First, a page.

Scientists will study the bodies of 40 koalas that were euthanased due to poor health to work out whether their proximity to a Victorian aluminium smelter caused serious deformities.
A similar study done on kangaroos living near Alcoa’s Portland aluminium plant more than a decade ago found that many of the animals had deformed bones and teeth as a result of fluorosis, a condition linked to the facility’s fluoride emissions.
In September last year Portland Aluminium engaged an independent consultant to assess koala populations living in a 17-hectare blue gum plantation around the smelter.
Of the 114 koalas examined, 40 were found to be in such poor health that they were put down.
Seventy-four were returned to the area.
The females were subjected to fertility control measures.
University of Melbourne senior wildlife lecturer Jasmin Hufschmid is part of a team that has been commissioned to study the bodies of the koalas that were put down.
Dr Hufschmid was involved in the six-year study on kangaroos living near the plant that began in 2008.
“We found that the kangaroos did show signs of both dental, or teeth-affecting fluorosis, and skeletal, or bone-type, fluorosis,” she said.
“For those within 100 or 200 metres from the point where the fluoride gets emitted from, those animals had quite severe impacts because they had quite severe bone growths.
“Those animals were in quite poor body condition and were probably uncomfortable due to the impacts as well.”
She said because kangaroos can live for about 15 years, the fluoride accumulated in their bodies over time.
A subsequent study that looked at the effects on other animals, including wallabies, koalas and possums, returned findings consistent with the earlier research.
“When you have an excessive intake of fluoride, what happens is that the fluoride gets incorporated into mineralised tissue in your body,” Dr Hufschmid said.
“The key mineralised tissues in your body are your teeth and your bones.
“If you’re exposed to high levels of fluoride – we’re not talking about what’s in the groundwater or the water supply, we’re talking about really high levels of fluoride – then that causes damage to your teeth.
Dr Hufschmid said discoloured, soft teeth – as well as issues with bone growths and joints – could result from long-term exposure to excessive fluoride.
She said fluoride occurred naturally in the Earth’s crust, but some industrial processes also led to its emission.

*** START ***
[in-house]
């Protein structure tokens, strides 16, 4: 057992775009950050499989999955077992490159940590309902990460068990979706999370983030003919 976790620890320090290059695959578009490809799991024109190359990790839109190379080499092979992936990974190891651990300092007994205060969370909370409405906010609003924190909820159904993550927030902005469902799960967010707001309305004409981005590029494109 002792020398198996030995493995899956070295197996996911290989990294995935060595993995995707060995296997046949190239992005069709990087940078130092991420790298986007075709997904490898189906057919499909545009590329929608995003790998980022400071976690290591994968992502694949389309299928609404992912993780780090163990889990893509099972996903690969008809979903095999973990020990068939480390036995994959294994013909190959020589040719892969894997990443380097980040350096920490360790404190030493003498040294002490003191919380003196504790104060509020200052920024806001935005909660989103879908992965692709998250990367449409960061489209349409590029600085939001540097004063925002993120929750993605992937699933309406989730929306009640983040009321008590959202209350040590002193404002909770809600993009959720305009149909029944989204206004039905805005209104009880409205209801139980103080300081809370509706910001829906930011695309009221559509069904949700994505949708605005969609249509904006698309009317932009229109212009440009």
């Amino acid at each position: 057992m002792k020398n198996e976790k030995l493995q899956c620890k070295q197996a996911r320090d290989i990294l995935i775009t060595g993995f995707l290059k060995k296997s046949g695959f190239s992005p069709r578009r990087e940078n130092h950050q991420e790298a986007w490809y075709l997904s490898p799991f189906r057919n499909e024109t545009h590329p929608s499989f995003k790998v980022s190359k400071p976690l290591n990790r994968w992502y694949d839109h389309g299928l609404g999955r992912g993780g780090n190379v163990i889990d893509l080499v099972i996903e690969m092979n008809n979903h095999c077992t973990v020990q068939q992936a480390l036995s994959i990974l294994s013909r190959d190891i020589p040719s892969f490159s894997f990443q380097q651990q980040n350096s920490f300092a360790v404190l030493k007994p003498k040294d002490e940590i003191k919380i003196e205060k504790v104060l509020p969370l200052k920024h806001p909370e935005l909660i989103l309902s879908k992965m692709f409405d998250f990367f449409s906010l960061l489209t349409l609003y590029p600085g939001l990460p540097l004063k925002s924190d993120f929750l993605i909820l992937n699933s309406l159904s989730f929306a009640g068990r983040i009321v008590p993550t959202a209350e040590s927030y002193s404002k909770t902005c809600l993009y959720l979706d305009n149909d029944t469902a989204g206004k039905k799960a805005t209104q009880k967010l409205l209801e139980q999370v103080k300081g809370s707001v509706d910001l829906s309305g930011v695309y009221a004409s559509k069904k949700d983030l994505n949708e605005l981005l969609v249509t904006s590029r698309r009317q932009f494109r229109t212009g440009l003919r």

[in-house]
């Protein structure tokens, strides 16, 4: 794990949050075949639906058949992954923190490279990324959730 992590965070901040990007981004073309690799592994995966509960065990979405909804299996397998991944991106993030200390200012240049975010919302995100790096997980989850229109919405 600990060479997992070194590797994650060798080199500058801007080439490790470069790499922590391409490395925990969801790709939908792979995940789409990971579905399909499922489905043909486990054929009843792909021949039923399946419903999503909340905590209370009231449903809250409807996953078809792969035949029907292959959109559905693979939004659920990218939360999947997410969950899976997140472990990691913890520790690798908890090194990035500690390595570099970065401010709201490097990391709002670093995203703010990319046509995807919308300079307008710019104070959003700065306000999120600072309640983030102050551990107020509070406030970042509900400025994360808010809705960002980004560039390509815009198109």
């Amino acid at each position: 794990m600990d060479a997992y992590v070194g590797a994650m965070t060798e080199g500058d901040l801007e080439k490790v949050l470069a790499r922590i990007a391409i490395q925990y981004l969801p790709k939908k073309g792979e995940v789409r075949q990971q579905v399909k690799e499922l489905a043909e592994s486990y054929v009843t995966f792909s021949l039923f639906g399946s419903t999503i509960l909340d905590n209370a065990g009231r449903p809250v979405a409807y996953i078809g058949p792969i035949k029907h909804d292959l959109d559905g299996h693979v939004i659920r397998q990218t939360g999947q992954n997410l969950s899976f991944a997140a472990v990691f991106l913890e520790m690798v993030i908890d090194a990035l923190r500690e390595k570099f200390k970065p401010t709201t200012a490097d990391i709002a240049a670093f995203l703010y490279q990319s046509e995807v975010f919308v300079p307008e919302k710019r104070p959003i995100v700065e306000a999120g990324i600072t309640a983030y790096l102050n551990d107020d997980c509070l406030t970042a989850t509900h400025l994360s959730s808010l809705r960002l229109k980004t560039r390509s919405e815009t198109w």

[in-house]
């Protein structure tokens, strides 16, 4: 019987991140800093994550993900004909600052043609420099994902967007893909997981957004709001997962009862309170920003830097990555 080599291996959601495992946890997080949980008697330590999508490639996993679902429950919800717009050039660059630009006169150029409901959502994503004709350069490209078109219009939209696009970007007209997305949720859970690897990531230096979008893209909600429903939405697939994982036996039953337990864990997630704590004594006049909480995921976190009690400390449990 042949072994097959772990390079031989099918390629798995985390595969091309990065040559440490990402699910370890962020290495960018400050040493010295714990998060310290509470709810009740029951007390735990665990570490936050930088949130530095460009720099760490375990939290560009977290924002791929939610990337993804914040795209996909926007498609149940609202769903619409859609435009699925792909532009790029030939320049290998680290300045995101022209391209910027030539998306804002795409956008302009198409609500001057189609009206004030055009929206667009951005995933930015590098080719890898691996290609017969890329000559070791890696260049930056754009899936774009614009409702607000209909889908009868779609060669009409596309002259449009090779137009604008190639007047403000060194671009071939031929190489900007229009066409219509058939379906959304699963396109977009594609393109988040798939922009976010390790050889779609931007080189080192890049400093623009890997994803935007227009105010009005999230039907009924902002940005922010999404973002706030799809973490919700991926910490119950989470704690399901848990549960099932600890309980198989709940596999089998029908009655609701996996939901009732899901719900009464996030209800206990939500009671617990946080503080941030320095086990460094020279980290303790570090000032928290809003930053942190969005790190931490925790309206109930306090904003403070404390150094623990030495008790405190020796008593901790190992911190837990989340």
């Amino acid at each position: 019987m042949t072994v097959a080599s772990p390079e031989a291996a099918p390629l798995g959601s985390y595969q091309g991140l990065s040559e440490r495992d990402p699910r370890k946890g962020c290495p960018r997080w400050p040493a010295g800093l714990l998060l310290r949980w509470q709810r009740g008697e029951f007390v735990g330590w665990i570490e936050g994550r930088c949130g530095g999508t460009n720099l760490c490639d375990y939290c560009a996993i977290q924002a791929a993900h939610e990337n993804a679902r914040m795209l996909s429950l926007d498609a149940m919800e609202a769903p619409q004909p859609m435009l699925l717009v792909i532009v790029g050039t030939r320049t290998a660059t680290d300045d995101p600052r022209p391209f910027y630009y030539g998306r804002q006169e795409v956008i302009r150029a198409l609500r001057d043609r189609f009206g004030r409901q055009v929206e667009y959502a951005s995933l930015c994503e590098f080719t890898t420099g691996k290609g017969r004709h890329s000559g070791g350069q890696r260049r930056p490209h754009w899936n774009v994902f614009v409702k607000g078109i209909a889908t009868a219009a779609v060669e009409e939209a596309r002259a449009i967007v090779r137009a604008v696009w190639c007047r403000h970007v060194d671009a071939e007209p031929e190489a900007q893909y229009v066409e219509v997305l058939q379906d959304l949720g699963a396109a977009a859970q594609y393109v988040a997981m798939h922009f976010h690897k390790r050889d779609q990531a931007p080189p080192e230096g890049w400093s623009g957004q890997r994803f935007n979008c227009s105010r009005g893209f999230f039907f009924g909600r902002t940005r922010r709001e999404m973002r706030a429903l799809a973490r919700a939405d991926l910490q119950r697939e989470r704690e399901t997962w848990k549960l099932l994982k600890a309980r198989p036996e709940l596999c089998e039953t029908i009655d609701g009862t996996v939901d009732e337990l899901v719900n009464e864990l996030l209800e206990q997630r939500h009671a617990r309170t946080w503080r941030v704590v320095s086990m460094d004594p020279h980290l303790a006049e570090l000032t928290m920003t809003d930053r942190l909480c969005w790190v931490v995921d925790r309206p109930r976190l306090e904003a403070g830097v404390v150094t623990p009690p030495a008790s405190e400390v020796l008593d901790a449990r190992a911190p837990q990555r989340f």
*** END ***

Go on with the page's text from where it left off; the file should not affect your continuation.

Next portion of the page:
“It includes coal-fired gas stations, ceramics manufacturing and also non-ferrous metal manufacturing like aluminium smelting as well,” Dr Hufschmid said.
“As much of it as possible is usually filtered out, but a small portion can’t be.
“What tends to happen with the aerial emission of fluoride is that some of it will drop down and settle on the ground.
The US-based Alcoa, which operates aluminium smelters around the world, said in a statement that the assessment of the population at Portland was prompted by a count in May 2020 that identified 170 koalas in the area and raised concerns about the density of the population.
“Data collected during the assessment is being analysed by the University of Melbourne to inform the development of a plan for the ongoing management of the koala population and areas they inhabit,” the company said.
“This is expected to be completed in the coming months.”
Alcoa said previous studies that focused on animals such as kangaroos led to the implementation of a “Macropod Management Plan” in 2010.
“It included the replacement of grazing habitat such as grasslands with shrubs, and the fencing of potential access areas,” the company said.
The Department of Environment, Land, Water and Planning (DELWP) said it authorised the action taken by Portland Aluminium to assess the health of koalas within the plantation surrounding the facility, which is owned by the company.
“The delivery of the program was in line with the conditions of the authorisation and associated protocols and procedures to ensure koala welfare was protected,” a DELWP spokesperson said.
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